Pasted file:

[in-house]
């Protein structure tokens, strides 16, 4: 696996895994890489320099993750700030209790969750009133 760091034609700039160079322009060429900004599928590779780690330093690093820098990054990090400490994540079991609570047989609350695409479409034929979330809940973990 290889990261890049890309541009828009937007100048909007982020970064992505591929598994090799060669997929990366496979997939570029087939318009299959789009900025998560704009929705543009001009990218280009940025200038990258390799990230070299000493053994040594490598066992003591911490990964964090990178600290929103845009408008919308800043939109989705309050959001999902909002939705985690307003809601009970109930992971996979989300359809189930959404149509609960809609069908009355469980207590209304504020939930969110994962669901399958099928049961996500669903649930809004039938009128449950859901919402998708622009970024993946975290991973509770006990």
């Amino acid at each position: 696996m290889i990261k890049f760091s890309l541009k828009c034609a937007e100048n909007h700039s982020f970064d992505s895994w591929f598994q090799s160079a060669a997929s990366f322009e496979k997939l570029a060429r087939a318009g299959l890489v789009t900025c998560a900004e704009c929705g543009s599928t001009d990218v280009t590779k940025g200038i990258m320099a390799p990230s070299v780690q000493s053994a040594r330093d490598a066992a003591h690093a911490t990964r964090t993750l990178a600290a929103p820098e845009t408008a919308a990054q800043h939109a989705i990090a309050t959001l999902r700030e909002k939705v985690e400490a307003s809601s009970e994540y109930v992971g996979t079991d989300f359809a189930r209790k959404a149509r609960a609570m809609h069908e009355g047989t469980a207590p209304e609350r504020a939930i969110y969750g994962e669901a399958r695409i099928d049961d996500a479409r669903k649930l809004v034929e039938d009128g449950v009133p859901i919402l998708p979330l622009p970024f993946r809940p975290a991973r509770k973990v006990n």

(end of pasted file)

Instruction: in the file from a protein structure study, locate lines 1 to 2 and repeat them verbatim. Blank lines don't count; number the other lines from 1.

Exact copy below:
[in-house]
């Protein structure tokens, strides 16, 4: 696996895994890489320099993750700030209790969750009133 760091034609700039160079322009060429900004599928590779780690330093690093820098990054990090400490994540079991609570047989609350695409479409034929979330809940973990 290889990261890049890309541009828009937007100048909007982020970064992505591929598994090799060669997929990366496979997939570029087939318009299959789009900025998560704009929705543009001009990218280009940025200038990258390799990230070299000493053994040594490598066992003591911490990964964090990178600290929103845009408008919308800043939109989705309050959001999902909002939705985690307003809601009970109930992971996979989300359809189930959404149509609960809609069908009355469980207590209304504020939930969110994962669901399958099928049961996500669903649930809004039938009128449950859901919402998708622009970024993946975290991973509770006990």